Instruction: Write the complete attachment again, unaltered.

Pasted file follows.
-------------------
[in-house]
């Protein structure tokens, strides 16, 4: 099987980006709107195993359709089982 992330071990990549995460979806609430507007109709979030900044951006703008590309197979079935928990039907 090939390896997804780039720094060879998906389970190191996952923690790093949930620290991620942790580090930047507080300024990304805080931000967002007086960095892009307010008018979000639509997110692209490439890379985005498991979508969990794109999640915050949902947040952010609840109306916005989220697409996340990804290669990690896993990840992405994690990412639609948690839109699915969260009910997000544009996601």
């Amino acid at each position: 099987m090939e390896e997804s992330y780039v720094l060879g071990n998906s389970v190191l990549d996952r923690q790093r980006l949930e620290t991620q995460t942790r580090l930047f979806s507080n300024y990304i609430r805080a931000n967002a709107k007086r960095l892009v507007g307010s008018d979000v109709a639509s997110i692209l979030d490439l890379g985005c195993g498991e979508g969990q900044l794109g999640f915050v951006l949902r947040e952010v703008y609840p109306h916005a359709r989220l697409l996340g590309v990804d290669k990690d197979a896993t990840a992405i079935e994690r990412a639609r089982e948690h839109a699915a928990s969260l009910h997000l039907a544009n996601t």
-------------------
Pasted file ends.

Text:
[in-house]
């Protein structure tokens, strides 16, 4: 099987980006709107195993359709089982 992330071990990549995460979806609430507007109709979030900044951006703008590309197979079935928990039907 090939390896997804780039720094060879998906389970190191996952923690790093949930620290991620942790580090930047507080300024990304805080931000967002007086960095892009307010008018979000639509997110692209490439890379985005498991979508969990794109999640915050949902947040952010609840109306916005989220697409996340990804290669990690896993990840992405994690990412639609948690839109699915969260009910997000544009996601």
């Amino acid at each position: 099987m090939e390896e997804s992330y780039v720094l060879g071990n998906s389970v190191l990549d996952r923690q790093r980006l949930e620290t991620q995460t942790r580090l930047f979806s507080n300024y990304i609430r805080a931000n967002a709107k007086r960095l892009v507007g307010s008018d979000v109709a639509s997110i692209l979030d490439l890379g985005c195993g498991e979508g969990q900044l794109g999640f915050v951006l949902r947040e952010v703008y609840p109306h916005a359709r989220l697409l996340g590309v990804d290669k990690d197979a896993t990840a992405i079935e994690r990412a639609r089982e948690h839109a699915a928990s969260l009910h997000l039907a544009n996601t």